You can get to and from the airport by either shuttle, coach, or car (A54/E420 highway). The shuttles can take you to neighboring countries if you wish and a special bus can take you to the Charleroi-South railway station.

Traveling during the Pandemic

At the time of writing, these are the things you must do if you're planning on staying in Belgium for over 48 hours.

  • Fill out a Passenger Location Form (PLF) within 6 months before traveling to Belgium, regardless of your vaccination status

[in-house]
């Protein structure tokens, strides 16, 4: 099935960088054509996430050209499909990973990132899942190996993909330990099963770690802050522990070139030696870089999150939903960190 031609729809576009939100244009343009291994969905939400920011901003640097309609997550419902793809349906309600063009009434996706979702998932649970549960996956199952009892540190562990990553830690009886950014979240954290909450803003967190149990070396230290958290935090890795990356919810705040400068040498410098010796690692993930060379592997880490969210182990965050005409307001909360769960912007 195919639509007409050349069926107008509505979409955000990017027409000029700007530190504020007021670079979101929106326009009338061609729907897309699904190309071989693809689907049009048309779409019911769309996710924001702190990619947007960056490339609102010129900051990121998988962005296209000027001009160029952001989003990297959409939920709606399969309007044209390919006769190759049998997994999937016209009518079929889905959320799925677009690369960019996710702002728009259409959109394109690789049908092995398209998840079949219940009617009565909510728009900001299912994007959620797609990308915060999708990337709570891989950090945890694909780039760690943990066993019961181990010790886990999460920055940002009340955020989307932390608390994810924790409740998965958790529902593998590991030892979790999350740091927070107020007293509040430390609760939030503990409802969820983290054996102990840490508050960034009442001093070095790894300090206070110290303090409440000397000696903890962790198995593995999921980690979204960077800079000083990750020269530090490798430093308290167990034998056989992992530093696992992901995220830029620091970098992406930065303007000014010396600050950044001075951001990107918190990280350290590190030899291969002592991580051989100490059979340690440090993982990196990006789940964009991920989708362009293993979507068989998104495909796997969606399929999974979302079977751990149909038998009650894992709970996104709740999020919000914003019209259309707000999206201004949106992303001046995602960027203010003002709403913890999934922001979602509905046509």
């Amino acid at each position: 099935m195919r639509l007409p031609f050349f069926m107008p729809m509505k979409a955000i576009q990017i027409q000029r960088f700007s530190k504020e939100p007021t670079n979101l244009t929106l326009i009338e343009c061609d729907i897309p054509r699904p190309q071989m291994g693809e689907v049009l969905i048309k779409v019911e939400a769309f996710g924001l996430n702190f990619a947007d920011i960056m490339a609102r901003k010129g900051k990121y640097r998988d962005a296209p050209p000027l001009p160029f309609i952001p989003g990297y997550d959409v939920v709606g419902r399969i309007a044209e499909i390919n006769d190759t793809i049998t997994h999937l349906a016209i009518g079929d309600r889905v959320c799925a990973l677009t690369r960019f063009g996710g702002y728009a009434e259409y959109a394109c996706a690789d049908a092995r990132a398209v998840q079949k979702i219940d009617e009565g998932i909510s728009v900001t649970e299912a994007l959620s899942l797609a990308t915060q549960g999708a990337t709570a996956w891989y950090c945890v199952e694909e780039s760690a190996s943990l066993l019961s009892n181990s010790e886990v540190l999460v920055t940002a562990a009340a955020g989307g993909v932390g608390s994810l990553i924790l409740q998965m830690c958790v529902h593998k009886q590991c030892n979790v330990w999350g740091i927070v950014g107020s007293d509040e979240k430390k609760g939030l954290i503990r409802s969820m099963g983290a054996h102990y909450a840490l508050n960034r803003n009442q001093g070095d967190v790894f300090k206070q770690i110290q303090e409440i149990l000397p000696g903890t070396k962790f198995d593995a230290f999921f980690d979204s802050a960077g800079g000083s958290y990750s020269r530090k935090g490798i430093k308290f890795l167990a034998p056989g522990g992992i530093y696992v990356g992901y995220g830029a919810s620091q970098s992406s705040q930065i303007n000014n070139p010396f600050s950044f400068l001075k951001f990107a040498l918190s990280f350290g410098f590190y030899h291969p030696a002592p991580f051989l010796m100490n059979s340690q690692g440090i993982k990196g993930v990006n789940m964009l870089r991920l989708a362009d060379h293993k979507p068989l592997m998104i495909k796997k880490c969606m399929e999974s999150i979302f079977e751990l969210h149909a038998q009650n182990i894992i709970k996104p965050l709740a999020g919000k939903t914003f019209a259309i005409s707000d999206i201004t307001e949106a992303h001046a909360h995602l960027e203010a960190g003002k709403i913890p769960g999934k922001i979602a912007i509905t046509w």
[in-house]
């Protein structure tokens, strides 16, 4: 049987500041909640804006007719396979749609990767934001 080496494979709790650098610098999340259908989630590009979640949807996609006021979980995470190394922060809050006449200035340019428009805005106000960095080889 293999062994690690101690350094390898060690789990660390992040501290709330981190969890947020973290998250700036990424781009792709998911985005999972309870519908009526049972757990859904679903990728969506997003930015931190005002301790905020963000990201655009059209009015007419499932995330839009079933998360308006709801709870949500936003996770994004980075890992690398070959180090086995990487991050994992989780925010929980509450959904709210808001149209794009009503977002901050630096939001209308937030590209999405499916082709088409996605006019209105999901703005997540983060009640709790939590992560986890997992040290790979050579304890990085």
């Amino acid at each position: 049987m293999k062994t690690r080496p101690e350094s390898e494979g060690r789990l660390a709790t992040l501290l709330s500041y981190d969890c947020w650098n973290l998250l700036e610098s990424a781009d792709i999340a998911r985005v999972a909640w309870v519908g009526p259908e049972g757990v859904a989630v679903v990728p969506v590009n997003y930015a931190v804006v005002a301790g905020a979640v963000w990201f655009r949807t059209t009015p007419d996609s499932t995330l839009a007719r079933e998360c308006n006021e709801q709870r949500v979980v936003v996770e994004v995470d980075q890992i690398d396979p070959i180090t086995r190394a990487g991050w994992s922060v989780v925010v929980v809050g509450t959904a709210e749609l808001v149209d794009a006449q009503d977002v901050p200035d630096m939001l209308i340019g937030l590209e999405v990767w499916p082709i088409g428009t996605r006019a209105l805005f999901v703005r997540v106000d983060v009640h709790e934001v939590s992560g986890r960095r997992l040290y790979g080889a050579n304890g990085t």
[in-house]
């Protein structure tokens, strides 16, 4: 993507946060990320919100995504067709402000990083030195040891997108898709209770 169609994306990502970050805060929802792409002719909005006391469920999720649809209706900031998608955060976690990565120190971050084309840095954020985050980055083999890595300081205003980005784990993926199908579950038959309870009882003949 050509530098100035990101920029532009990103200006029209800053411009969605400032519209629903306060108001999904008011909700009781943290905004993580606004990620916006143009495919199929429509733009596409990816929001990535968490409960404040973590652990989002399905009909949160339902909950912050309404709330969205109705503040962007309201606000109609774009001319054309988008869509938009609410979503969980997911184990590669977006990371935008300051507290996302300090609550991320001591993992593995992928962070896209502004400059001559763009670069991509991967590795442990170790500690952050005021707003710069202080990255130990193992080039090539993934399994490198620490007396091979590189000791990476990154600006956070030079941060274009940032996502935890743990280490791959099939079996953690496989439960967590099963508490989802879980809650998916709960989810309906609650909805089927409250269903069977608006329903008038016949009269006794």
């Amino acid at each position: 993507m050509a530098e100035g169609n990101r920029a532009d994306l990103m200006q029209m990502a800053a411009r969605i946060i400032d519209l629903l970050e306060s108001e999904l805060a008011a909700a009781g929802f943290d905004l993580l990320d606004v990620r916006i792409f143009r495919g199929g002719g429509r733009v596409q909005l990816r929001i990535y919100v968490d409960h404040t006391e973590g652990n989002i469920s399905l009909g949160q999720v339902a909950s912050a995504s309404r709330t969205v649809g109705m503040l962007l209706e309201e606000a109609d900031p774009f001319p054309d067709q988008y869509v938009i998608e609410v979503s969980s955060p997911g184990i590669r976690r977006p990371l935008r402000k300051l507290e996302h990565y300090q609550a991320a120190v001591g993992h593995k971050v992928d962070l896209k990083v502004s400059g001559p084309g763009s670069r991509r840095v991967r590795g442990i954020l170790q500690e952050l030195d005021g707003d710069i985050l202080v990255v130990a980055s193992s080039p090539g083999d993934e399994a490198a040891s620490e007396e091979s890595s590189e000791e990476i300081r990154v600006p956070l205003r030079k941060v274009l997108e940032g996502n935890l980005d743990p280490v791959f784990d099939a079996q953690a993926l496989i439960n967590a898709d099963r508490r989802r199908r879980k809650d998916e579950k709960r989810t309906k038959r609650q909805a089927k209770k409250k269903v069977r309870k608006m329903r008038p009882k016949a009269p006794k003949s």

• Check country color codes:

    • Red (outside the EU/Schengen Area): if you've been in one in the last 14 days, you're not permitted entry to Belgium except for essential reasons

    • Red (inside the EU/Schengen Area): no quarantine or testing if you're vaccinated. If you aren't, you need to quarantine and get tested on day 1 and day 7 (children under 12 don't need to be tested but need to quarantine)

    • Green or orange: no testing or quarantining required

  • Show one of the three COVID certifications: vaccination, recovery, or test.

We do our best to provide accurate and up to date information. However, if you have noticed any inaccuracies in this article, please let us know in the comments section below.